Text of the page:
Sunday, April 5, 2009

April 6, 2009 – Going Covert, Part 6

NOTE: On January 12, Computerworld published an article I wrote entitled Covert PMO. This series of entries is a fictional account based on the Project Manager in that article. Any resemblance to anyone from my past, present or future is purely coincidental. To start at the beginning, jump to January 1, 2009 – Going Covert, Part 1.

Day 27, Tuesday – Management meetings have been switched to Tuesday. That actually works out well. On Monday’s I approve last week’s time, update the schedule and fill out the status report on line. In Tuesday morning’s standing meeting I confirm the status in time to make any last minute updates before the firing squad.

Speaking of firing squads, I think I’ve found a way to turn the tide on the management meetings: shoot yourself first. It sounds drastic but it seems to work.

Today I came in with my usual reports. This time, instead of waiting for the barrage of questions and going on the defense, I attacked…myself. I had already asked myself all of the questions I knew they wanted to so I walked through them all before they could start.

“We are currently 2 weeks behind schedule. In order to make the deadline I have asked the team to fast track some of the testing. We’ve completed the extract and started the data conversion and transfer pieces. While that is happening we’ve used Excel to generate a test file for the vendor, Counseling Phone Support (CPS), to use.

“There are 2 major risks to the project: 1) any additional changes to the format or content of the data. 2) The inability to make web services work as the interface.

“Because the probability of either of these remains high, I have an individual finalizing a manual means to produce the file and FTP it to CPS for processing. It may be labor intensive but we could extend the project indefinitely by supplying the data by hand.”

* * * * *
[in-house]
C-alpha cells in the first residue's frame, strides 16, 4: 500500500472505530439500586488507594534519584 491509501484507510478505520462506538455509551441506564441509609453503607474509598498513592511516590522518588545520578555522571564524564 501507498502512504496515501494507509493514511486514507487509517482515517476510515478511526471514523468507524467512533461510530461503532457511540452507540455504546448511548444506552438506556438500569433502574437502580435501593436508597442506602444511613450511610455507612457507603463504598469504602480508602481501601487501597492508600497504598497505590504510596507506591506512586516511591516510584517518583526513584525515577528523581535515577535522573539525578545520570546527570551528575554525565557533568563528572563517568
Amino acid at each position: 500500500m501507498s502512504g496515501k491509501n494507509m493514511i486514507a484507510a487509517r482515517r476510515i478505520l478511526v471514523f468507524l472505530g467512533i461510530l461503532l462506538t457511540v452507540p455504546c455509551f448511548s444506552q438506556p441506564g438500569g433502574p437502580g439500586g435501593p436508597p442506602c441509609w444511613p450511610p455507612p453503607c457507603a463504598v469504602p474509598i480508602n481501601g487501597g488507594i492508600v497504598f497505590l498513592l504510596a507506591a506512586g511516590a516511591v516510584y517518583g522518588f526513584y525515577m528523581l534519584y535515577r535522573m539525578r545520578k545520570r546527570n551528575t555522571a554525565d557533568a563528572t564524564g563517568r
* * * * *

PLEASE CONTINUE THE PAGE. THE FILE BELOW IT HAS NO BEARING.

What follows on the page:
I answered most of their questions before they even asked them. I even threw in some they should have asked. For those I didn’t have answers to I brought the acknowledged the issue and told them when I thought there would be an answer.

Some of them looked bored. Quite a switch from the last meeting I had with them.

Day 28, Wednesday – Wednesdays always offer a little breathing space. The rush for the end of the week hasn’t started quite yet and all the reports are done. It gives me a chance to “walk around” and check with the team. It’s a bit easier when they are all co-located but I try to touch base with most of them somehow during the week. Still trying to work out the video thing with the offshore team.

Back to the PM problems. If I remember correctly we had just solved world hunger and started on world peace. No, that wasn’t it, but it sometimes helps to put this into perspective. There are a lot bigger problems in the world than the Business getting the requirements right the first time.

Estimated End Date: Deadline was set before anyone really estimated the effort.

We identified 3 types of estimates: Ballpark Estimate, Budget Estimate, and Detailed Estimate.

Ballpark Estimate is used the first time an idea is tossed out. It could be as much as 75% low because we only know the bare minimum.

Budget Estimate is given after a set of high level requirements is reviewed and an impact assessment team has reviewed it. This estimate can be up to 25% low and have a realistic duration. The end date should be announced until the project actually starts.

The Detailed Estimate is done while the design is finalized and should be within 10% of the final cost. End date should be set.

As a group we’ve decided to start using the terms. Without management support we can’t enforce it, but consistency may breed familiarity and that can lead to acceptance.

Friday, March 27, 2009

March 2, 2009: Leadership requires Involvement